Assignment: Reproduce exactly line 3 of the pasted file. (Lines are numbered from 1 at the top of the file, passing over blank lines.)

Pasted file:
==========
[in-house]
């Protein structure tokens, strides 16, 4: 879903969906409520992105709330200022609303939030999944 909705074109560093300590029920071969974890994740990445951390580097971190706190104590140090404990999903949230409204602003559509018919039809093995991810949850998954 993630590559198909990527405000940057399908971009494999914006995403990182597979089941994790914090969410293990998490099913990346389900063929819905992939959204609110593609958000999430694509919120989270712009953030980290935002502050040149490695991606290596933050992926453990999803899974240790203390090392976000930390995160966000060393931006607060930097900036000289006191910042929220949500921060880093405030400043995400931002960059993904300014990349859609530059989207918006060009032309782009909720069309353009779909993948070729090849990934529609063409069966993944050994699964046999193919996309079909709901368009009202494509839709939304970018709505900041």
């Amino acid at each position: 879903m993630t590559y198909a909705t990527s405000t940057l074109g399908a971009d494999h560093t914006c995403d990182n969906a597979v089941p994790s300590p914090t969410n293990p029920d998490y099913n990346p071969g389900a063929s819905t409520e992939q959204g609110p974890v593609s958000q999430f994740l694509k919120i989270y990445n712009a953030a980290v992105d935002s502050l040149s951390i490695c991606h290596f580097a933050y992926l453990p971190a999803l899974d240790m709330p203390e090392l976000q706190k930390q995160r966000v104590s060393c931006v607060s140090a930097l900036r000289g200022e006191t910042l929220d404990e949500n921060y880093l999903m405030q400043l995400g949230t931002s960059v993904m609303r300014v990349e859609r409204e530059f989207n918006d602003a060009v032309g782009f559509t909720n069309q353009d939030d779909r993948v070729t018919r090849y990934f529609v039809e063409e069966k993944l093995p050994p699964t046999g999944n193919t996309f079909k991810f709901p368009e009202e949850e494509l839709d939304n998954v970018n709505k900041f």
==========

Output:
């Amino acid at each position: 879903m993630t590559y198909a909705t990527s405000t940057l074109g399908a971009d494999h560093t914006c995403d990182n969906a597979v089941p994790s300590p914090t969410n293990p029920d998490y099913n990346p071969g389900a063929s819905t409520e992939q959204g609110p974890v593609s958000q999430f994740l694509k919120i989270y990445n712009a953030a980290v992105d935002s502050l040149s951390i490695c991606h290596f580097a933050y992926l453990p971190a999803l899974d240790m709330p203390e090392l976000q706190k930390q995160r966000v104590s060393c931006v607060s140090a930097l900036r000289g200022e006191t910042l929220d404990e949500n921060y880093l999903m405030q400043l995400g949230t931002s960059v993904m609303r300014v990349e859609r409204e530059f989207n918006d602003a060009v032309g782009f559509t909720n069309q353009d939030d779909r993948v070729t018919r090849y990934f529609v039809e063409e069966k993944l093995p050994p699964t046999g999944n193919t996309f079909k991810f709901p368009e009202e949850e494509l839709d939304n998954v970018n709505k900041f």